CyPhy’s Call for Papers is Out

In its sixth round, the Workshop on Design, Modeling and Evaluation of Cyber Physical Systems (CyPhy) will be held on October 6, 2016, and in conjunction with EPSWEEK’16 in Pittsburgh, PA, USA.

You can find the CFP here.

Does Multi-hop Communication Enhance Localization Accuracy?

A new work, co-authored with Walid Ibrahim and Hosssam Hassanein, has been accepted in Globecom’13 taking place in Atlanta during December 9-13, 2013.

Abstract –  Estimating the location of sensor nodes in wireless sensor networks is a fundamental problem, as sensor node locations play a critical role in a variety of applications. In many cases the area covered is very large so that it is impossible to localize all sensor nodes using single-hop localization techniques. A solution to this problem is to use a multi-hop localization technique to estimate sensor node positions. Multi-hop localization techniques are classified into two categories: range-based and range-free. Despite the numerous existing localization techniques, the fundamental behavior of multi-hop localization is yet to be fully examined. The aim of this paper is to study the effect of errors in a multi-hop localization environment and how it impacts localization accuracy. There has been a general belief that a fewer number of hops results in higher accuracy. Through different experiments on two generic localization techniques representing both categories of localization schemes, we show that this belief is not true in all cases, as in dense environments using shorter hops gives better accuracy.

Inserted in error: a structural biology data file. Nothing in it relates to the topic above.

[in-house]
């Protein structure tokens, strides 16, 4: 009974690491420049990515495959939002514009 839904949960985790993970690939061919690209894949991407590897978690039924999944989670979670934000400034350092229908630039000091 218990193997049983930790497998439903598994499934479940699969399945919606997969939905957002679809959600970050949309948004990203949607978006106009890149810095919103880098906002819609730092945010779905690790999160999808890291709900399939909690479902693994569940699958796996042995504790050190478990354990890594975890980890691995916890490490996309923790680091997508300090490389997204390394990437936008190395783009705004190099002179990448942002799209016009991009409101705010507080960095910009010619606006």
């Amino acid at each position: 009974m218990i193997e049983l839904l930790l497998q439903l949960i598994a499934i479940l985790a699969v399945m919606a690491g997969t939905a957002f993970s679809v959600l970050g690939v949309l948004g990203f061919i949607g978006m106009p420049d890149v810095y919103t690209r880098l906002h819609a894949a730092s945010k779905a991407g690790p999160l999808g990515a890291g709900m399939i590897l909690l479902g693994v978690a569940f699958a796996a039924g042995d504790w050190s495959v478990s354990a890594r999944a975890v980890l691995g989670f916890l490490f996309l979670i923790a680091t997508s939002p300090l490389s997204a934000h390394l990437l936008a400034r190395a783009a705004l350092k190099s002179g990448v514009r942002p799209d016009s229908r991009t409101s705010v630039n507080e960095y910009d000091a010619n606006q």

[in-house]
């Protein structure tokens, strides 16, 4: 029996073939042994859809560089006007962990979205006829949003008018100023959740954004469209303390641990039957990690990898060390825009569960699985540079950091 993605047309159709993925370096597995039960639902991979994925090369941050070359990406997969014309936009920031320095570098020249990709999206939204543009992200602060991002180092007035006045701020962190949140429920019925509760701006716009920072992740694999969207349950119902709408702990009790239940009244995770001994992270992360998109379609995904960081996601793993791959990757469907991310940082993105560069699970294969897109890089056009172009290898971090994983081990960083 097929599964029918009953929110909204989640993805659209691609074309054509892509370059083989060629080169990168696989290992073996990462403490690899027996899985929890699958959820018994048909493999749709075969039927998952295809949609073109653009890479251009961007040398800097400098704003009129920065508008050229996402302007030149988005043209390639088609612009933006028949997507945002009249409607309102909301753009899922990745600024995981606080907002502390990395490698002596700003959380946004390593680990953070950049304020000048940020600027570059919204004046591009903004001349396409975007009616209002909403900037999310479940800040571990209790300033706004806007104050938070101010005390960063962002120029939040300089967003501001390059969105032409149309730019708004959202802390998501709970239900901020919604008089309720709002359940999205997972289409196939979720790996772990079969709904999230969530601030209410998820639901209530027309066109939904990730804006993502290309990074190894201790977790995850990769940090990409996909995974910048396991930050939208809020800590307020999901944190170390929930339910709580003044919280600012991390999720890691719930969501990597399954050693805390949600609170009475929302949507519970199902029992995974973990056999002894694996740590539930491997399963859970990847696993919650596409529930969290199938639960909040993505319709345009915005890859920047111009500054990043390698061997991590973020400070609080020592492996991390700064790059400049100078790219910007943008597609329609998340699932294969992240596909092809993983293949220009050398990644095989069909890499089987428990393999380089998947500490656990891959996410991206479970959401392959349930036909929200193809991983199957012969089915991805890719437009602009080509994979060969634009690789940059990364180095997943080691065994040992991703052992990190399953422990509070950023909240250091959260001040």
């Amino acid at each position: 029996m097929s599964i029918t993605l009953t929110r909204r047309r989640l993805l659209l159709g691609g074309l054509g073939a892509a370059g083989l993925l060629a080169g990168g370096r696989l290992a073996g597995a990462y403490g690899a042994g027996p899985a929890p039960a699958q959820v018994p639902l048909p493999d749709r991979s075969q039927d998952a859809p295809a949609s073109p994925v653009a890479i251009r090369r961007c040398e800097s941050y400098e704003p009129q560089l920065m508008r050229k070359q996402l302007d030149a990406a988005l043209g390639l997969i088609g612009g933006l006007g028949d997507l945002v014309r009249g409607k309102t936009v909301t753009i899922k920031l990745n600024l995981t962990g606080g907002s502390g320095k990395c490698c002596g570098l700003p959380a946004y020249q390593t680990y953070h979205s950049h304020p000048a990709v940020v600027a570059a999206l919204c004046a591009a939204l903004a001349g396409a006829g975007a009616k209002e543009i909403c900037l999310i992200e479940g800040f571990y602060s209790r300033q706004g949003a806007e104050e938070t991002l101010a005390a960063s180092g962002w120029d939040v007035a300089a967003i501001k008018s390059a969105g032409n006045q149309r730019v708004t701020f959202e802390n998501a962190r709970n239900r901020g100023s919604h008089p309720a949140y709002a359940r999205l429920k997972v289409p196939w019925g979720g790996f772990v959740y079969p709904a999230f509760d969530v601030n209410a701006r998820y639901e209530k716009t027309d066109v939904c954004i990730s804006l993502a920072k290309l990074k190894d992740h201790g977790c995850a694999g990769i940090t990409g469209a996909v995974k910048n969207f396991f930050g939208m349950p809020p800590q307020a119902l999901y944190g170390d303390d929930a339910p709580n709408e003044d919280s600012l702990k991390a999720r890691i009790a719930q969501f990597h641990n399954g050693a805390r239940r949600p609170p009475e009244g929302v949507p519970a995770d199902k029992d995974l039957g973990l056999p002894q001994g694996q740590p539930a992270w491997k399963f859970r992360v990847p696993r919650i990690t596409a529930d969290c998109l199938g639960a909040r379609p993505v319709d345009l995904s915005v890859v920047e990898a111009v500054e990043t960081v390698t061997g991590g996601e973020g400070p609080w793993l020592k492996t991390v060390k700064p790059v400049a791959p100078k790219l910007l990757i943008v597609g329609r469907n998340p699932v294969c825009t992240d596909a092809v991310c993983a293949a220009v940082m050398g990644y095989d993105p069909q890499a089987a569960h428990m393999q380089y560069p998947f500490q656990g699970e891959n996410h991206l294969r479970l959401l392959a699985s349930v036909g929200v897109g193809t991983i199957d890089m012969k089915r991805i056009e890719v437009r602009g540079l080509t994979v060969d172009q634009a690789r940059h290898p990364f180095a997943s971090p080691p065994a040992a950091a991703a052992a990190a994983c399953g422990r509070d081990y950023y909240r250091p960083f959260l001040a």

Remote Wellbeing Monitoring in 4G Networks

A proposal for a tutorial at the IEEE ICC’12 was accepted!

The tutorial will talk about “Remote Wellbeing Monitoring in 4G Networks”, and will be presented by Najah Abu Ali, Hossam Hassanein and myself.

Further details to follow.

Networking Life

Some time earlier this year I was asked to be a panelist in the second Queen’s Graduate Computing Society Conference. At the time, I thought it would be a good idea to expose the students that there’s more to networks than streams of data and routers.

More recently, I had a chance to revisit the topic. With more time to present than before, I thought I’d give the talk more depth.

My inspiration for the talk came from two books that offered a general view of Networks. One by M. E. J. Newman called “Networks: An Introduction“, the other by David Easley and Jon Kleinberg called “Networks, Crowds, and Markets: Reasoning About a Highly Connected World“.

You can find my slides here. Also, a “write up” version ought to be coming up soon.



On May 18, 2011, the Qatar National Research Foundation announced the outcome of the fourth cycle for the National Priorities Research Program. My team’s project was approved for funding.

The title of the project is “Remote Monitoring over Sustainable Wireless Networks”, with the team lead by  Dr. Najah Abu Ali, and includes Prof. Hossam Hassanein and Dr. Hamid Menouar.